My friend, Peter, asked if I could post a good Bolognese sauce and this one is much better than good; it’s excellent. For those that are not familiar, Bolognese sauce is a thick, full-bodied meat-based pasta sauce, originating from Bologna, Italy. After years of research, the Italian Academy of Cuisine and the Associated Brotherhood of the Tortellino filed an official recipe for “authentic” Ragù Bolognese which contains beef, pancetta, onions, carrots, celery, tomato paste, meat broth, white wine, and milk . Among the particularities of classic Ragù Bolognese, the most important one is the cut of beef used. Thin flank – a cut rich in both fat and flavor is traditionally used, however most today prefer a to use leaner cuts in their Ragù. Also, the traditional use of pancetta is now sometimes replaced with extra virgin olive oil instead of the fat from the pancetta. In addition, the small amount of milk in the “authentic” recipe is not widely used by everybody today. Instead, tomato has been used more often in comparison to the original recipe, yet Bolognese Ragù is really not considered a tomato-based sauce. So, I’ve made some changes to update to a more modern recipe, but I assure you, this will not disappoint.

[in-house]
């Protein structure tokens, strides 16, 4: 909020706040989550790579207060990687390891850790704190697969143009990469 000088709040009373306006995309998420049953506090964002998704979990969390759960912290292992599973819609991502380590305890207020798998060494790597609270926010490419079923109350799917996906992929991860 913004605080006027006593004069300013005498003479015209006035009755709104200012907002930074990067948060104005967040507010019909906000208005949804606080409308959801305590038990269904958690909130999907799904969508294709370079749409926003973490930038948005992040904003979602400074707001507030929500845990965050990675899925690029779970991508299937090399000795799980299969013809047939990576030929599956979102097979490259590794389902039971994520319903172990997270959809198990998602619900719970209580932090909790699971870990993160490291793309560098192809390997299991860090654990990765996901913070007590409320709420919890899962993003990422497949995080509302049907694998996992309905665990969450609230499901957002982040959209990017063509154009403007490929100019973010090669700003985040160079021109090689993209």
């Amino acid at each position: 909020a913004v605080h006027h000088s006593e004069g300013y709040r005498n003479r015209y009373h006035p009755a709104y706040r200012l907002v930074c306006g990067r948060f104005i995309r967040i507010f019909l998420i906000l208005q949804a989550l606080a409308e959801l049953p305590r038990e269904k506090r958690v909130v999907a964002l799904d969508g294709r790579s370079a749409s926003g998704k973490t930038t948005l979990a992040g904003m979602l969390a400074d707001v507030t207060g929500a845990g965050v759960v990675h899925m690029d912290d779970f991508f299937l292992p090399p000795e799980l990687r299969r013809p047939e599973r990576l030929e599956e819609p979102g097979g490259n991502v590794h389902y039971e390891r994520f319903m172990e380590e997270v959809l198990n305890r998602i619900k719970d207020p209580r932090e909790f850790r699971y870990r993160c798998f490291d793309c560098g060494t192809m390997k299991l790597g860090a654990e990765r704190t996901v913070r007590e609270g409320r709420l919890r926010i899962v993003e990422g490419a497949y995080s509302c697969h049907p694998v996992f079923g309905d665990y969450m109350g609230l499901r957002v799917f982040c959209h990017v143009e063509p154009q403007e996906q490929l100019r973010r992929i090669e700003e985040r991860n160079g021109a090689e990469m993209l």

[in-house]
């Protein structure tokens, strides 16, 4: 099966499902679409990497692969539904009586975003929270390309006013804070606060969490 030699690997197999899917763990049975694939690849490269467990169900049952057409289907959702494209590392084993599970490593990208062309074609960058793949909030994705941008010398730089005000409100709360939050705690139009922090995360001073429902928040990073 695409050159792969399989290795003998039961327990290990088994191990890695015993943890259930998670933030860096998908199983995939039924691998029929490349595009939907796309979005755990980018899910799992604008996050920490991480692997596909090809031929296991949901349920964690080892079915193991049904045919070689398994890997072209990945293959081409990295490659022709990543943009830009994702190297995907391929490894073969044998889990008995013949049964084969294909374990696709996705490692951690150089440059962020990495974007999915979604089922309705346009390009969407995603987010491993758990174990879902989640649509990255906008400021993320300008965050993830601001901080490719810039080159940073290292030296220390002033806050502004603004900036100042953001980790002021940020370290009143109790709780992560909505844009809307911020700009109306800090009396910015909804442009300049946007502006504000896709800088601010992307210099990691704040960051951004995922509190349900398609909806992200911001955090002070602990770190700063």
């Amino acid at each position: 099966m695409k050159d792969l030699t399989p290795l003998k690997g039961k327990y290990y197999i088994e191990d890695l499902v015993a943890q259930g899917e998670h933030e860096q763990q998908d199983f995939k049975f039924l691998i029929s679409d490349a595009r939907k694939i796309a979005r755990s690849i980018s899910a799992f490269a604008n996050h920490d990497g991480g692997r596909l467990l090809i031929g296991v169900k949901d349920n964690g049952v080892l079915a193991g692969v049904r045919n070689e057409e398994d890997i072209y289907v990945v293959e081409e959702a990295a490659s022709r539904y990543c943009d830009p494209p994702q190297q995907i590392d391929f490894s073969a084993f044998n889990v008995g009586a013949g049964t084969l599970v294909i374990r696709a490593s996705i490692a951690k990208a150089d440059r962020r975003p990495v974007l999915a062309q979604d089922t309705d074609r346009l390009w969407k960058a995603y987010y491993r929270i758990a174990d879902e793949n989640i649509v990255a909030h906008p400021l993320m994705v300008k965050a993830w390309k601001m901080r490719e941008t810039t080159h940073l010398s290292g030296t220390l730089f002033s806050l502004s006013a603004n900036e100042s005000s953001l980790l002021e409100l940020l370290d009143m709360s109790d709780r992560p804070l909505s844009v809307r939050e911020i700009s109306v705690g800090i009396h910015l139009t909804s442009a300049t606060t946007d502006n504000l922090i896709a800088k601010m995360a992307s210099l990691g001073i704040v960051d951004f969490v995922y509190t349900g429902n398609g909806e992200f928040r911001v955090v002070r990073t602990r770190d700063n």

- 2 tbsp olive oil
- 4 slices bacon, cut up into small pieces
- 1 large onion, minced
- 1 clove garlic, minced
- 1 pound lean ground beef
- 1/2 pound ground pork
- 1/2 pound fresh mushrooms, sliced
- 1 carrots, shredded
- 1 celery stalk, chopped
- 1 (28 oz) can Italian plum tomatoes
- 6 oz tomato sauce
- 1/2 cup dry white wine
- 1/2 cup chicken stock
- 2 tsp fresh basil
- 2 tsp fresh oregano
- Salt & pepper to taste
- In a large skillet, warm oil over medium-high heat and cook bacon until it is browned & crisp.
- Remove bacon from pan and set aside.
- In the same skillet, using the bacon fat, fry the onions, celery and shredded carrot.
- When those become soft, add the beef, pork and garlic.
- Once brown drain off excess fat and add remaining ingredients.
- Cover, reduce heat and simmer 1 hour, stirring occasionally.